Okay, hopefully, your dog will not suffer any serious consequences from this incident.
Citronella is actually used in bark control collars, and in most cases, there's few adverse reactions and instances of toxicity.
Obviously drinking citronella oil is a bit different. It can hasten the heart rate and we don't know what other ingredients were in the solution that she drank. The ASPCA does list citronella candles on the list of hazardous items, but I've found other articles that say pure citronella oil isn't acutely toxic, though it's not meant to be ingested. So for this reason, I would recommend calling a poison control center for pets. They can look up the specific product and tell you the concentration of various ingredients and based on this, they can tell you exactly what to do. I dont' have that information, nor does your vet or anyone else....companies don't release the specifics on ingredients and concentrations or else competitors could copy their formula.
Here's the number I recommend:(888)(NNN) NNN-NNNN/strong>.
This is the ASPCA poison control center and they're open 24/7. There is a fee - I believe $55 - but that covers all calls relating to your case. They're a wonderful service and they can tell you exactly what to do for this particular product.
I would definitely expect gastric upset for a few days. And I can give you information on monitoring her - if a dog is intolerant of a particular substance, even if that substance isn't classically considered toxic, you can end up with a deadly reaction. So we'll want to monitor her closely for the next 24 hours.
In addition, you'll want to check out her vital signs. I would monitor these hourly until we get this all sorted out:
Just check these things two or three times a day and write down what you see, along with any other observations (i.e. how his appetite is) and be sure to bring it along on your next vet visit - this will help track his progress and it can be a valuable tool for diagnosis!
Temperature can be checked rectally with a bit of vaseline on the thermometer - this can give you an idea of general condition. It should be between 100-102. Anything below 100 or above 103 is a serious problem. A fever could also cause chills and shivering, so this is an important thing to check.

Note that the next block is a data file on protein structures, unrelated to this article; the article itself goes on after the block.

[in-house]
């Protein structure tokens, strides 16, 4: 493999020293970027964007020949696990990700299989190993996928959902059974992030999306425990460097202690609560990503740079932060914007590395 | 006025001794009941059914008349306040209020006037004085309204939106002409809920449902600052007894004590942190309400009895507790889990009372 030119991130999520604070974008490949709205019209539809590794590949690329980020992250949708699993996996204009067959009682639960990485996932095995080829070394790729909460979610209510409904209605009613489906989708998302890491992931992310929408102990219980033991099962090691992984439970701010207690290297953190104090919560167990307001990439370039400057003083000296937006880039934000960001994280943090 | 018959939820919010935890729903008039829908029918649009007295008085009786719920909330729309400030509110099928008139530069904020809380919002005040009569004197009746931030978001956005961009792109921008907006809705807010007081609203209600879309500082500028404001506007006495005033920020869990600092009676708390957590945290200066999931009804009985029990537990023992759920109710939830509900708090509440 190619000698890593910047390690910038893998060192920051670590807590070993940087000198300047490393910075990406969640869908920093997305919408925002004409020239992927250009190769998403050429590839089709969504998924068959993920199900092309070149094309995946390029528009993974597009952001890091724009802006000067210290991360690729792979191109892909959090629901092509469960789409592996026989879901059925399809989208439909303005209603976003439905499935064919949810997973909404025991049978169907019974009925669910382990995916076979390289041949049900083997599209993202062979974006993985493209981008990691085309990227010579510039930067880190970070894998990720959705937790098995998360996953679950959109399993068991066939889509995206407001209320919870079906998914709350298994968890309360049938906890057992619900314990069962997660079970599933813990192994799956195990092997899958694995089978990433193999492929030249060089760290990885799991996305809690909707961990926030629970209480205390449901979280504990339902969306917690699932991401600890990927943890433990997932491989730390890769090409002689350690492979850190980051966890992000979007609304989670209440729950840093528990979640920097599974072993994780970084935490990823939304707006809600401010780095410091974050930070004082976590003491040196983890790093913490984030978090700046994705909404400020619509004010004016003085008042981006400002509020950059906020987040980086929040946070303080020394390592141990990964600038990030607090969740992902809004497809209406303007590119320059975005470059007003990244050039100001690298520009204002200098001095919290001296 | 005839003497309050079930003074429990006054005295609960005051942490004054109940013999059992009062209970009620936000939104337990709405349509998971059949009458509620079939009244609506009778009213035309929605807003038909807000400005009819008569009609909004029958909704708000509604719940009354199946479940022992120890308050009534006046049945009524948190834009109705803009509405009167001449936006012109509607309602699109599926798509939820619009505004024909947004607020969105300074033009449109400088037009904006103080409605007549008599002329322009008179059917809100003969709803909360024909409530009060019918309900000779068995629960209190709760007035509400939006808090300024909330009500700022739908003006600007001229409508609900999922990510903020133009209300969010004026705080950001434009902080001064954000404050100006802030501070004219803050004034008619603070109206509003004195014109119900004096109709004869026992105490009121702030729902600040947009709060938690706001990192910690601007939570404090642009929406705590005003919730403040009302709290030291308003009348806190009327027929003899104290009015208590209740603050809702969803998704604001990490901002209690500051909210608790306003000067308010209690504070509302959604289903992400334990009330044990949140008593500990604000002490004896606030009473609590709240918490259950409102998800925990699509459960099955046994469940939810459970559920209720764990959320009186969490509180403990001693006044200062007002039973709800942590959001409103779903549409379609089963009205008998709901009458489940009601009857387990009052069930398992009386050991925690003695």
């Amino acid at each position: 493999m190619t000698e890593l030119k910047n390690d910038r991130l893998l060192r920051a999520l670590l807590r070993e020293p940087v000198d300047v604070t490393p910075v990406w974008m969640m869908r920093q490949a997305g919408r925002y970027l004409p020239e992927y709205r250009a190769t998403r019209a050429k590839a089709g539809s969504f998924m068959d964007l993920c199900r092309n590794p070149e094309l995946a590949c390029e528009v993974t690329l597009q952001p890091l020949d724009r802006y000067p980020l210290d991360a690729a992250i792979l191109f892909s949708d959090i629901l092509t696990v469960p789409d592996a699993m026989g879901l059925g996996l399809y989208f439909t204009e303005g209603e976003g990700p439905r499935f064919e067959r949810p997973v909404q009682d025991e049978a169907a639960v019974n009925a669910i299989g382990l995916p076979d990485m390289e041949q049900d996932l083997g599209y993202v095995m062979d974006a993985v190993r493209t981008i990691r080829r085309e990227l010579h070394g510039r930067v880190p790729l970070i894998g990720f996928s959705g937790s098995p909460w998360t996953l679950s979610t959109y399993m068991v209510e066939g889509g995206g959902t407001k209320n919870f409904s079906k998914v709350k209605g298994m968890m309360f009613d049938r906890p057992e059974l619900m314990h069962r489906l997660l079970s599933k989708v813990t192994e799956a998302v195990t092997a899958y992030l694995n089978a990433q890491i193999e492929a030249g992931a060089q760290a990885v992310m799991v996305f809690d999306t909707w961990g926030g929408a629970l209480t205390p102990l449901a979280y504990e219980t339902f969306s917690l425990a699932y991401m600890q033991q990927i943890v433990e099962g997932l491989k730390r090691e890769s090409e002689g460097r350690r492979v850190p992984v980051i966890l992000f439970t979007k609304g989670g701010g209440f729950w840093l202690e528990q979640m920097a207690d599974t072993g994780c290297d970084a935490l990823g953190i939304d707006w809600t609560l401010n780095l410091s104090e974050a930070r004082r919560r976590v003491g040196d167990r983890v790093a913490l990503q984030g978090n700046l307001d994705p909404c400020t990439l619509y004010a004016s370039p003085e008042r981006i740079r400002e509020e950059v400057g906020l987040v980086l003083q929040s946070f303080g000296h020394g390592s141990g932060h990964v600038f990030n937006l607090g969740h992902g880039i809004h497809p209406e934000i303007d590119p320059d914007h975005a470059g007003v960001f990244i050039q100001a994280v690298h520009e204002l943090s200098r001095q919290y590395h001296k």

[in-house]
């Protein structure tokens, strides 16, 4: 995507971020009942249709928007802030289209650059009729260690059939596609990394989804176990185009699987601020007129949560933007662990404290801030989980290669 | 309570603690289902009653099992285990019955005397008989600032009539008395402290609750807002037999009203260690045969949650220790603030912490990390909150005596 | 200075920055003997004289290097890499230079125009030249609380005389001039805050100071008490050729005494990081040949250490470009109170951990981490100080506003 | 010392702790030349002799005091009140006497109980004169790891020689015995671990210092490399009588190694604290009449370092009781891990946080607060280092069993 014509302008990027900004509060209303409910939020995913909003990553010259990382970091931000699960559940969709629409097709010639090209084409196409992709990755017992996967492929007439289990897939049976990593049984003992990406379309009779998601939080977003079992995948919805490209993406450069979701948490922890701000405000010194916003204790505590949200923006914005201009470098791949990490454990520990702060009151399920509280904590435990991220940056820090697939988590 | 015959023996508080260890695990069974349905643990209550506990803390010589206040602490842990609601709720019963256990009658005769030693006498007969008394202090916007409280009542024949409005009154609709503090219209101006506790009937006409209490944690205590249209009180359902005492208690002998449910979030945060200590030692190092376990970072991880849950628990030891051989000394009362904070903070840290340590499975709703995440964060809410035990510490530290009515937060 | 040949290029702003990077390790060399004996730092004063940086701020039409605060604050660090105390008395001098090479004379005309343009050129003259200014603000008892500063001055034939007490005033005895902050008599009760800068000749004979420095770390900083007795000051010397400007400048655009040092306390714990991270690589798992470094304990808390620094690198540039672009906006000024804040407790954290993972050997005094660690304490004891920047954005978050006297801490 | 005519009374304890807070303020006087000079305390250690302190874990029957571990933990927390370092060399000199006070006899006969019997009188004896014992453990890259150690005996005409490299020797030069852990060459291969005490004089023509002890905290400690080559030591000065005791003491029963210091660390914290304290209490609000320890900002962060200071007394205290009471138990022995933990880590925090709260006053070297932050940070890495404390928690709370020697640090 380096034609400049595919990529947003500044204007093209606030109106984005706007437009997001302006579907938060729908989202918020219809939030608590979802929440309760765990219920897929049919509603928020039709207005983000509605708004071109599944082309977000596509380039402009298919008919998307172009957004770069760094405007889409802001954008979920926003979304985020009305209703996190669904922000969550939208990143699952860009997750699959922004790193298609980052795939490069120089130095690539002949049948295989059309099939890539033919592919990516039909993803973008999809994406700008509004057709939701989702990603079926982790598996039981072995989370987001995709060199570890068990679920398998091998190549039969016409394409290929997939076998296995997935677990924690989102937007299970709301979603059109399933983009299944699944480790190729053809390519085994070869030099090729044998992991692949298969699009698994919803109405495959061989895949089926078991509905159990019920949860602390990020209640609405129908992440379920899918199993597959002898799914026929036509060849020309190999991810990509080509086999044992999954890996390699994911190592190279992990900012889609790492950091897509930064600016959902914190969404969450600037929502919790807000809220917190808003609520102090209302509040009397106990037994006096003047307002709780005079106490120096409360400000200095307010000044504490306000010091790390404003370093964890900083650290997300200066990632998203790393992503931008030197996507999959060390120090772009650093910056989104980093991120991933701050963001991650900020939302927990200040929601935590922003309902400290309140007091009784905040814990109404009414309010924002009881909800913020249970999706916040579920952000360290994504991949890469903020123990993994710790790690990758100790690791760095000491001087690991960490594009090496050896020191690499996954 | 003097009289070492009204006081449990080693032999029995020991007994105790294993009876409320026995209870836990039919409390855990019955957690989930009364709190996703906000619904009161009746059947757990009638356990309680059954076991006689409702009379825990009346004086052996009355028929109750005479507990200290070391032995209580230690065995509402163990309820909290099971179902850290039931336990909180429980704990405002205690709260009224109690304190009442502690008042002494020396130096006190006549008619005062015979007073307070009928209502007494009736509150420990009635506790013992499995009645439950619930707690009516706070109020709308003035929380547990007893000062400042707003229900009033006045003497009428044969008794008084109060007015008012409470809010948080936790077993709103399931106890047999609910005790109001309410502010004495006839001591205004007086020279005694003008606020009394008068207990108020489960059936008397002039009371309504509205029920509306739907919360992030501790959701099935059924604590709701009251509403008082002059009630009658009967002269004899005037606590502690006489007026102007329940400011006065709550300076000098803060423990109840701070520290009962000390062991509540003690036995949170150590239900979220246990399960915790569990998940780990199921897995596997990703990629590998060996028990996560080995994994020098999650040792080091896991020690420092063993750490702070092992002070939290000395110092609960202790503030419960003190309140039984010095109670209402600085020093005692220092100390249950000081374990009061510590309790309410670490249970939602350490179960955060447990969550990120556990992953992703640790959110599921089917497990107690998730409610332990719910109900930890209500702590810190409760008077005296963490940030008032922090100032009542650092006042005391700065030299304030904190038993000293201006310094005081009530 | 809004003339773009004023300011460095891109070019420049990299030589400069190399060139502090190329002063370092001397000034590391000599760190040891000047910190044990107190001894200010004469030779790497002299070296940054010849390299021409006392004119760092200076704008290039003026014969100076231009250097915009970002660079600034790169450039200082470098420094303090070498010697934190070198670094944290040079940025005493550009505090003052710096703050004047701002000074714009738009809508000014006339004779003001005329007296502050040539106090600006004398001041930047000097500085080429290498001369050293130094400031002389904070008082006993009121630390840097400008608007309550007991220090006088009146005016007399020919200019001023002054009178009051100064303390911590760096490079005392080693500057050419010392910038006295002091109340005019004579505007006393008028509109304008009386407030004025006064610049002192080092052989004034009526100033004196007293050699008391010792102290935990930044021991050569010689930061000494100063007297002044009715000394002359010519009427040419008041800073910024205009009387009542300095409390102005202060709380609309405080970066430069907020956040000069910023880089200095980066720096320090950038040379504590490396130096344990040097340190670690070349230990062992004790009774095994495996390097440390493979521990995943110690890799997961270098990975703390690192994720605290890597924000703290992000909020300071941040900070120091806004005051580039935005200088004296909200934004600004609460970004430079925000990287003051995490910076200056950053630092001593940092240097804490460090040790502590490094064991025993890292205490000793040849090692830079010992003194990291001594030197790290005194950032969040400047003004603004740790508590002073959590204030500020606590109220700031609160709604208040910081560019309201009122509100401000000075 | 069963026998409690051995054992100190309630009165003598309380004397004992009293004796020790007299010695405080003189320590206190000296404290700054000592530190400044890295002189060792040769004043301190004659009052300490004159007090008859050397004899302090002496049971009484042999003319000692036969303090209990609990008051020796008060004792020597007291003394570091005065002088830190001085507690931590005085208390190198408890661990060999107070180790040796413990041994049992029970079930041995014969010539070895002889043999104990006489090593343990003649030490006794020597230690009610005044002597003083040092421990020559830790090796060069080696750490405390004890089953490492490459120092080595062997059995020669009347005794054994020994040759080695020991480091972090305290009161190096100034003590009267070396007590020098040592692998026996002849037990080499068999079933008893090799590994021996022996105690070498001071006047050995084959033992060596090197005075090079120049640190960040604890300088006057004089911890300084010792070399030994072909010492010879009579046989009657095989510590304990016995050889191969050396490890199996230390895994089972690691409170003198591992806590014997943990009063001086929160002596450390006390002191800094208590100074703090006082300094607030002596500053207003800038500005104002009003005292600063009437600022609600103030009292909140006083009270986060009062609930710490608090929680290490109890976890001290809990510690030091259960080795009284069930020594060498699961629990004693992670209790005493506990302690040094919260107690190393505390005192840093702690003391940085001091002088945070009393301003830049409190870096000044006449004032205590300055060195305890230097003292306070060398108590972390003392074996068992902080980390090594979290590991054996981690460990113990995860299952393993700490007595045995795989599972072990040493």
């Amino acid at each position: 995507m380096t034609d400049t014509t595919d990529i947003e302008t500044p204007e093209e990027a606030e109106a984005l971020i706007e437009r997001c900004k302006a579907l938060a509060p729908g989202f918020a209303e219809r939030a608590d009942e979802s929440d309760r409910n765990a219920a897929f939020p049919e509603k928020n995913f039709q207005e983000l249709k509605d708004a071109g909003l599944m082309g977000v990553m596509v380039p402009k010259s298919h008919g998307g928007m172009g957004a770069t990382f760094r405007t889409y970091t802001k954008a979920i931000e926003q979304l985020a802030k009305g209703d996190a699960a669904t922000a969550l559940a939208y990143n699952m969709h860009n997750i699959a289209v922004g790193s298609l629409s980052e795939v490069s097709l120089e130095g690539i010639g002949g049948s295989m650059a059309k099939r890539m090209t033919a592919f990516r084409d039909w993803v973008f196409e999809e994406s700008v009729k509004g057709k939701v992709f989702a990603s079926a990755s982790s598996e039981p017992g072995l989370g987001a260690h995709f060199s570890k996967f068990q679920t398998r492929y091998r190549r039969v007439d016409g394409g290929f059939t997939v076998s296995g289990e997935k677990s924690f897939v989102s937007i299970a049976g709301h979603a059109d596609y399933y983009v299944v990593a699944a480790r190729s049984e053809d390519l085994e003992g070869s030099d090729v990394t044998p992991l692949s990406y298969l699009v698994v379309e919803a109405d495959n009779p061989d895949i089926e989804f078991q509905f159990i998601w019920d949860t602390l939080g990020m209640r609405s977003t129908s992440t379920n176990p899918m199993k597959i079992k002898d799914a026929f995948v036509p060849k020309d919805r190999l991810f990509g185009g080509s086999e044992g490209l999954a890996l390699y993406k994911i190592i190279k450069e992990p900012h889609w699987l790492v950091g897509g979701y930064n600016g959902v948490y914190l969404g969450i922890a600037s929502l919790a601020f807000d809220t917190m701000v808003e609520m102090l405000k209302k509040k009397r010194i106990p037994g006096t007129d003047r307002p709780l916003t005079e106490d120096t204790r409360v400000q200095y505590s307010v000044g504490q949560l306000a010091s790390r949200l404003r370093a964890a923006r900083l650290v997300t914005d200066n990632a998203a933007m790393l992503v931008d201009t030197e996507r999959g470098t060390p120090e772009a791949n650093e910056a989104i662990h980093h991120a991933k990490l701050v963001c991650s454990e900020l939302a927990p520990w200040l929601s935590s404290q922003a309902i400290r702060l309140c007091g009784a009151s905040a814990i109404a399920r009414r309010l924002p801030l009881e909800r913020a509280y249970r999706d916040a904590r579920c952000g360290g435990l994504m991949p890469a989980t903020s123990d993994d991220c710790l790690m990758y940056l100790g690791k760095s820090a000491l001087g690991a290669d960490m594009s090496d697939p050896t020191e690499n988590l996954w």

Checking the gums is an indicator of your dog's circulation. If there's internal bleeding, anemia, a disruption of normal blood flow, or serious illness, the gums will turn very pale, almost white in appearance. This means that the blood is not properly receiving oxygen or there's a loss of blood or red blood cells.
Normal gums will be bright pink to a pale pink. Abnormal gums are white with greyish, blue, or yellow.
Here is a link to a photo of normal gums:
Here is a link to a couple of photos of pale gums:
I should note that I've seen perfectly healthy dogs with gums that are slightly paler than those pictured in the "normal gums" picture, but there's always a distinct pink tone.
For more information on checking your dog's gums, visit:
The normal heart rate varies depending on the size and age of the dog. A puppy has a heart rate of about 180 beats per minute. And adult dog will have a rate between 60-160 beats per minute. Small toy breeds can have normal heart rates of 180 beats per minute. The rule is the younger the dog, the faster the heart rate (for puppies). And the smaller the dog, the faster the heart rate.
Normal pulse is between 60 and 120.
Also, you can check capillary refill time. If you apply firm pressure to the gums, the area should turn pale and then quickly return back to normal (you can try this on your own skin to see what I mean). If there's no difference, or if your dog's gums take a long time to return back to normal, there could be a problem. The gums should return to normal in no less than one second and no more than two 1/2 seconds.
I think this is a case where inducing vomiting would be beneficial. As long as she ate it within the past 2 hours, vomiting will help and it will get up between 40 and 60 % of the citronella. You give about two teaspoons of hydrogen peroxide, wait about ten minutes for vomiting and if you see none, repeat.
I would also try to get fluids into her once we get the citronella up. Try some chicken or beef broth, or a clear soup. (onion free! Onions are toxic!). Or you can mix some clear fruit juice (no citrus) unflavored pedialyte or gatorade with water in a 50-50 mix. Anything we can do to get her to drink once we get the citronella up - fluids are a must when a pet is ill like this.
Here's more on citronella:
hope this helps give you some direction with your dog. I hope he's feeling better soon! Just "reply" if you have any additional questions, okay?
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